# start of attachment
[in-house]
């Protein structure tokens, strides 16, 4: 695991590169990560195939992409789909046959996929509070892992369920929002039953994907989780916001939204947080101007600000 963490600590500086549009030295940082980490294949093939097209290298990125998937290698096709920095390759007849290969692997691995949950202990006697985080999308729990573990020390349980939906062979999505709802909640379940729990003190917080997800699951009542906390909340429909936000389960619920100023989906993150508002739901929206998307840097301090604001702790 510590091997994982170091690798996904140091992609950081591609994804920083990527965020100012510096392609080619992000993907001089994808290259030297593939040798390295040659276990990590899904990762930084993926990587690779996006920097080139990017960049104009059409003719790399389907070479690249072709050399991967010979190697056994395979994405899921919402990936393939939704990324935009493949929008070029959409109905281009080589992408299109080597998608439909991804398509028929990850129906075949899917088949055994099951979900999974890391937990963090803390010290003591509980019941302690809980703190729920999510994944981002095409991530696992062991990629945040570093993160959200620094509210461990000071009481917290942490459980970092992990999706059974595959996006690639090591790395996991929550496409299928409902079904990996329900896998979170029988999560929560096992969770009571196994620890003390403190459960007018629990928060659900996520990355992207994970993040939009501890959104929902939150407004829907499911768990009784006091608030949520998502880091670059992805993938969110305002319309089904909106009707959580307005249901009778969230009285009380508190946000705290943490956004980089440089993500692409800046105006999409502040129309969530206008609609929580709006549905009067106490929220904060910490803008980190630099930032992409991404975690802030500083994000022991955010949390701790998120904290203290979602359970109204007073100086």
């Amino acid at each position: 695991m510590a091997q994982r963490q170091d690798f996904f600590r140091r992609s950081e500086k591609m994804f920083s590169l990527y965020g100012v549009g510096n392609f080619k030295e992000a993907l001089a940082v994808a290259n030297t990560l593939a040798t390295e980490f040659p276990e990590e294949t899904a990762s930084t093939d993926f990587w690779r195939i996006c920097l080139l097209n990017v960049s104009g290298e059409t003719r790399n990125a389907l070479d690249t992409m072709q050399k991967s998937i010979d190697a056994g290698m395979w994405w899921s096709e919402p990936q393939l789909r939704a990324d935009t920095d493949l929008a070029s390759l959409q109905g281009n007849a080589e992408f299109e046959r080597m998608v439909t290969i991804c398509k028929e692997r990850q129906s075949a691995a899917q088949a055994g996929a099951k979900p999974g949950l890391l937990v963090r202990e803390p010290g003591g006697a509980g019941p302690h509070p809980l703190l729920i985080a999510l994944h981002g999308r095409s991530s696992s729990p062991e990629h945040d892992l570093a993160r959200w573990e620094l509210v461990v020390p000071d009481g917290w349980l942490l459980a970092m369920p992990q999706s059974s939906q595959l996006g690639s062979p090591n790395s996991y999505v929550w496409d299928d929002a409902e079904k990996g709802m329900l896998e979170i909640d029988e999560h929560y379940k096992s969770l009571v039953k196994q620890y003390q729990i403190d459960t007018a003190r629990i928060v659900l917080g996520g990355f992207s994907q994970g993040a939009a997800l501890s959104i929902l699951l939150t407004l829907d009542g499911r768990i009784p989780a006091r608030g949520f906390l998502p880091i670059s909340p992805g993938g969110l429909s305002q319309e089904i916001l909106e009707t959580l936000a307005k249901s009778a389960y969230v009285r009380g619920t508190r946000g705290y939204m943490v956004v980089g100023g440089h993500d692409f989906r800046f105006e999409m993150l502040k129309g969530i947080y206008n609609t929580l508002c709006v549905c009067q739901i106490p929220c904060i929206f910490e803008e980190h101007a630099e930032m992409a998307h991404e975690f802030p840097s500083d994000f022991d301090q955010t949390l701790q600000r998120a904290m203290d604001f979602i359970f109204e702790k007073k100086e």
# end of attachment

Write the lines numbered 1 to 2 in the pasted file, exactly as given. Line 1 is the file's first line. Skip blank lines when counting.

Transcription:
[in-house]
């Protein structure tokens, strides 16, 4: 695991590169990560195939992409789909046959996929509070892992369920929002039953994907989780916001939204947080101007600000 963490600590500086549009030295940082980490294949093939097209290298990125998937290698096709920095390759007849290969692997691995949950202990006697985080999308729990573990020390349980939906062979999505709802909640379940729990003190917080997800699951009542906390909340429909936000389960619920100023989906993150508002739901929206998307840097301090604001702790 510590091997994982170091690798996904140091992609950081591609994804920083990527965020100012510096392609080619992000993907001089994808290259030297593939040798390295040659276990990590899904990762930084993926990587690779996006920097080139990017960049104009059409003719790399389907070479690249072709050399991967010979190697056994395979994405899921919402990936393939939704990324935009493949929008070029959409109905281009080589992408299109080597998608439909991804398509028929990850129906075949899917088949055994099951979900999974890391937990963090803390010290003591509980019941302690809980703190729920999510994944981002095409991530696992062991990629945040570093993160959200620094509210461990000071009481917290942490459980970092992990999706059974595959996006690639090591790395996991929550496409299928409902079904990996329900896998979170029988999560929560096992969770009571196994620890003390403190459960007018629990928060659900996520990355992207994970993040939009501890959104929902939150407004829907499911768990009784006091608030949520998502880091670059992805993938969110305002319309089904909106009707959580307005249901009778969230009285009380508190946000705290943490956004980089440089993500692409800046105006999409502040129309969530206008609609929580709006549905009067106490929220904060910490803008980190630099930032992409991404975690802030500083994000022991955010949390701790998120904290203290979602359970109204007073100086």